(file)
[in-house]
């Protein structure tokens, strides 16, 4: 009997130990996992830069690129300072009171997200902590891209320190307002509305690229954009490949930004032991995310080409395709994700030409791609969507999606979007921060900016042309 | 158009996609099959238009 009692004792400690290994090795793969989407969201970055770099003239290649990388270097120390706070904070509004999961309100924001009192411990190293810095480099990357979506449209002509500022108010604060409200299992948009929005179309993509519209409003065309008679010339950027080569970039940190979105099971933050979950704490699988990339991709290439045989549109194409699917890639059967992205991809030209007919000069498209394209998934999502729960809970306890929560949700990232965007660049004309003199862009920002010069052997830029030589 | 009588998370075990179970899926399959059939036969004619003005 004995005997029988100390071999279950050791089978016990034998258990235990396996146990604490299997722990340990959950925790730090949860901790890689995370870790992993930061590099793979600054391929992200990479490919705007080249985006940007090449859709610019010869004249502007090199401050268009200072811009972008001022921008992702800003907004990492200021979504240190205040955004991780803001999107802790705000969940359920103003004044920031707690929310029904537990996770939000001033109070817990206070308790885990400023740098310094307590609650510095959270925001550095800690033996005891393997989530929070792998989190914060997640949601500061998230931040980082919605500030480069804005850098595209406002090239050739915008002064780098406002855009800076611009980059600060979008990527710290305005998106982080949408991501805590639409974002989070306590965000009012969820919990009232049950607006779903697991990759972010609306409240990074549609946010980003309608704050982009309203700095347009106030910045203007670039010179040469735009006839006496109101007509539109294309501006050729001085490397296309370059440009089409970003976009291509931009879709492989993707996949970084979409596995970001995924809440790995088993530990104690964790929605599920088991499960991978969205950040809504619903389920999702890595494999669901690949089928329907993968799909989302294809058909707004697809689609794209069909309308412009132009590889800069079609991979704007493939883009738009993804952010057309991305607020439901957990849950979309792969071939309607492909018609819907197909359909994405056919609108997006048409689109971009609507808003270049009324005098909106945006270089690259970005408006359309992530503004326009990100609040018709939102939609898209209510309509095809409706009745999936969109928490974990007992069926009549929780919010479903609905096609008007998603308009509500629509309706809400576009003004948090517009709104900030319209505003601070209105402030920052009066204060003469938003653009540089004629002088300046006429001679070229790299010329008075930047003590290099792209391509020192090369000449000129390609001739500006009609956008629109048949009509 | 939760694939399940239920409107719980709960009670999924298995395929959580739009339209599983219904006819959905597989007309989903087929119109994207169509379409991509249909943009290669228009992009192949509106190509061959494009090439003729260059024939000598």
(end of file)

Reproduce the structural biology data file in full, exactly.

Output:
[in-house]
């Protein structure tokens, strides 16, 4: 009997130990996992830069690129300072009171997200902590891209320190307002509305690229954009490949930004032991995310080409395709994700030409791609969507999606979007921060900016042309 | 158009996609099959238009 009692004792400690290994090795793969989407969201970055770099003239290649990388270097120390706070904070509004999961309100924001009192411990190293810095480099990357979506449209002509500022108010604060409200299992948009929005179309993509519209409003065309008679010339950027080569970039940190979105099971933050979950704490699988990339991709290439045989549109194409699917890639059967992205991809030209007919000069498209394209998934999502729960809970306890929560949700990232965007660049004309003199862009920002010069052997830029030589 | 009588998370075990179970899926399959059939036969004619003005 004995005997029988100390071999279950050791089978016990034998258990235990396996146990604490299997722990340990959950925790730090949860901790890689995370870790992993930061590099793979600054391929992200990479490919705007080249985006940007090449859709610019010869004249502007090199401050268009200072811009972008001022921008992702800003907004990492200021979504240190205040955004991780803001999107802790705000969940359920103003004044920031707690929310029904537990996770939000001033109070817990206070308790885990400023740098310094307590609650510095959270925001550095800690033996005891393997989530929070792998989190914060997640949601500061998230931040980082919605500030480069804005850098595209406002090239050739915008002064780098406002855009800076611009980059600060979008990527710290305005998106982080949408991501805590639409974002989070306590965000009012969820919990009232049950607006779903697991990759972010609306409240990074549609946010980003309608704050982009309203700095347009106030910045203007670039010179040469735009006839006496109101007509539109294309501006050729001085490397296309370059440009089409970003976009291509931009879709492989993707996949970084979409596995970001995924809440790995088993530990104690964790929605599920088991499960991978969205950040809504619903389920999702890595494999669901690949089928329907993968799909989302294809058909707004697809689609794209069909309308412009132009590889800069079609991979704007493939883009738009993804952010057309991305607020439901957990849950979309792969071939309607492909018609819907197909359909994405056919609108997006048409689109971009609507808003270049009324005098909106945006270089690259970005408006359309992530503004326009990100609040018709939102939609898209209510309509095809409706009745999936969109928490974990007992069926009549929780919010479903609905096609008007998603308009509500629509309706809400576009003004948090517009709104900030319209505003601070209105402030920052009066204060003469938003653009540089004629002088300046006429001679070229790299010329008075930047003590290099792209391509020192090369000449000129390609001739500006009609956008629109048949009509 | 939760694939399940239920409107719980709960009670999924298995395929959580739009339209599983219904006819959905597989007309989903087929119109994207169509379409991509249909943009290669228009992009192949509106190509061959494009090439003729260059024939000598």